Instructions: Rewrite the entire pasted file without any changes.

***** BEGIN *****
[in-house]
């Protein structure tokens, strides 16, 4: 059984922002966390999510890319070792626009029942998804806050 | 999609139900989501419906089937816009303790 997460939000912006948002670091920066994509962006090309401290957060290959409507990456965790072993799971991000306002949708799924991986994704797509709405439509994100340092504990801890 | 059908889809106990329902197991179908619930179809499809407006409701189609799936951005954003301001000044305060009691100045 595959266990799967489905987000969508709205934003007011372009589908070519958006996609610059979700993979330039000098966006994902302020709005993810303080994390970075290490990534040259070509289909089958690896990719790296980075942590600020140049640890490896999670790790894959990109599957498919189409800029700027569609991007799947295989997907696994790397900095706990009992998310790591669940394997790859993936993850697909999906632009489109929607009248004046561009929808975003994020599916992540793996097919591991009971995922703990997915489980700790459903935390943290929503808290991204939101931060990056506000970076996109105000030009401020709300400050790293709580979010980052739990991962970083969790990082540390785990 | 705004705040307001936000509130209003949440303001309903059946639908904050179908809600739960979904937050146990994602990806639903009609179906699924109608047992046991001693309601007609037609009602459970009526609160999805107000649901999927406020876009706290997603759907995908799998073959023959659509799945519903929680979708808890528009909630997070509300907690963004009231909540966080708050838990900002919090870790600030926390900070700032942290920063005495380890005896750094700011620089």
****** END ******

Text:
[in-house]
């Protein structure tokens, strides 16, 4: 059984922002966390999510890319070792626009029942998804806050 | 999609139900989501419906089937816009303790 997460939000912006948002670091920066994509962006090309401290957060290959409507990456965790072993799971991000306002949708799924991986994704797509709405439509994100340092504990801890 | 059908889809106990329902197991179908619930179809499809407006409701189609799936951005954003301001000044305060009691100045 595959266990799967489905987000969508709205934003007011372009589908070519958006996609610059979700993979330039000098966006994902302020709005993810303080994390970075290490990534040259070509289909089958690896990719790296980075942590600020140049640890490896999670790790894959990109599957498919189409800029700027569609991007799947295989997907696994790397900095706990009992998310790591669940394997790859993936993850697909999906632009489109929607009248004046561009929808975003994020599916992540793996097919591991009971995922703990997915489980700790459903935390943290929503808290991204939101931060990056506000970076996109105000030009401020709300400050790293709580979010980052739990991962970083969790990082540390785990 | 705004705040307001936000509130209003949440303001309903059946639908904050179908809600739960979904937050146990994602990806639903009609179906699924109608047992046991001693309601007609037609009602459970009526609160999805107000649901999927406020876009706290997603759907995908799998073959023959659509799945519903929680979708808890528009909630997070509300907690963004009231909540966080708050838990900002919090870790600030926390900070700032942290920063005495380890005896750094700011620089």